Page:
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dc.contributor.advisorPettit, Beckyen_US
dc.contributor.authorDenice, Patricken_US
dc.date.accessioned2013-04-17T18:00:05Z
dc.date.available2013-04-17T18:00:05Z
dc.date.issued2013-04-17
dc.date.submitted2012en_US
dc.identifier.otherDenice_washington_0250O_11155.pdfen_US
dc.identifier.urihttp://hdl.handle.net/1773/22519
dc.descriptionThesis (Master's)--University of Washington, 2012en_US
dc.description.abstractMostly absent from the research investigating the economic returns to postsecondary education are examinations of the economic value of attending a for-profit institution, despite this sector's rapid growth over the past decade. Using the most recent available wave of the National Longitudinal Survey of Youth 1997, I find that individuals who pursued their postsecondary education at a for-profit college earn significantly lower weekly compensation than individuals who did not attend a for-profit college. This difference is robust to the addition of individual, regional, and employment controls, and it is particularly concentrated among 2-year degree holders, women, and those working in the management and professional fields. Implications for the horizontal stratification of higher education are explored.en_US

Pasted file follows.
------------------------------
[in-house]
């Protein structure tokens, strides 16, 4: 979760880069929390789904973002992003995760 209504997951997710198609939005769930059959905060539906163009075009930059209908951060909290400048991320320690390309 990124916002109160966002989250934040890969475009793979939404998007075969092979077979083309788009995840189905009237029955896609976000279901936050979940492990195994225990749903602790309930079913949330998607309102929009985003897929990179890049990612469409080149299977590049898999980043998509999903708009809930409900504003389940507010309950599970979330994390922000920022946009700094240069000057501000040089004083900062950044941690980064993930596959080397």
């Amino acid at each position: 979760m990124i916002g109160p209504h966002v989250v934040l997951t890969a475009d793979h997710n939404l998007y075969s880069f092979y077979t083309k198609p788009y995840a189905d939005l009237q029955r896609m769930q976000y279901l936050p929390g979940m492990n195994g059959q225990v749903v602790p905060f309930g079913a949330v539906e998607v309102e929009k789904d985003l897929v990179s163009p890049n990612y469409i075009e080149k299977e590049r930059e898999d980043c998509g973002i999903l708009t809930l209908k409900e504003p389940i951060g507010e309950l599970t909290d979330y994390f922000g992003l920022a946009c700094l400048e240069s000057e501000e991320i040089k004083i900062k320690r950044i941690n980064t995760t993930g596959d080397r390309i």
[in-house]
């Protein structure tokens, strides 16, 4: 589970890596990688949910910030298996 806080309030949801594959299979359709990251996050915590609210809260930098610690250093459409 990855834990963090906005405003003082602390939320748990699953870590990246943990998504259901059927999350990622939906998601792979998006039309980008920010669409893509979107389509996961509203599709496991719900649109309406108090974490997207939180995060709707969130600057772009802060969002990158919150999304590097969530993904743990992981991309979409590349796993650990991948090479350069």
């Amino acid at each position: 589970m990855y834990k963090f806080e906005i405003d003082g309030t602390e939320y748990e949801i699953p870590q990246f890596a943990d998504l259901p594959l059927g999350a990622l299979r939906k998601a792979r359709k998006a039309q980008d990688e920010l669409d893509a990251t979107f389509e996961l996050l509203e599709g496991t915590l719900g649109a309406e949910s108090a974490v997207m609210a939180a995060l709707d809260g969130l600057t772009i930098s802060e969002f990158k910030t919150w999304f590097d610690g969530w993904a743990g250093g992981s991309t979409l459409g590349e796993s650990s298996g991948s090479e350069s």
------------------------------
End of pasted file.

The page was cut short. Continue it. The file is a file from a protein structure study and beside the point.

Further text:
dc.format.mimetypeapplication/pdfen_US
dc.language.isoen_USen_US
dc.rightsCopyright is held by the individual authors.en_US
dc.subjecthigher education; human capital; propensity score matching; signaling theory; stratificationen_US
dc.subject.otherSociologyen_US
dc.subject.otherHigher educationen_US
dc.subject.otherSociology of educationen_US
dc.subject.othersociologyen_US
dc.titleDoes it pay to attend a for-profit college? Horizontal stratification in higher educationen_US
dc.typeThesisen_US
dc.embargo.termsNo embargoen_US


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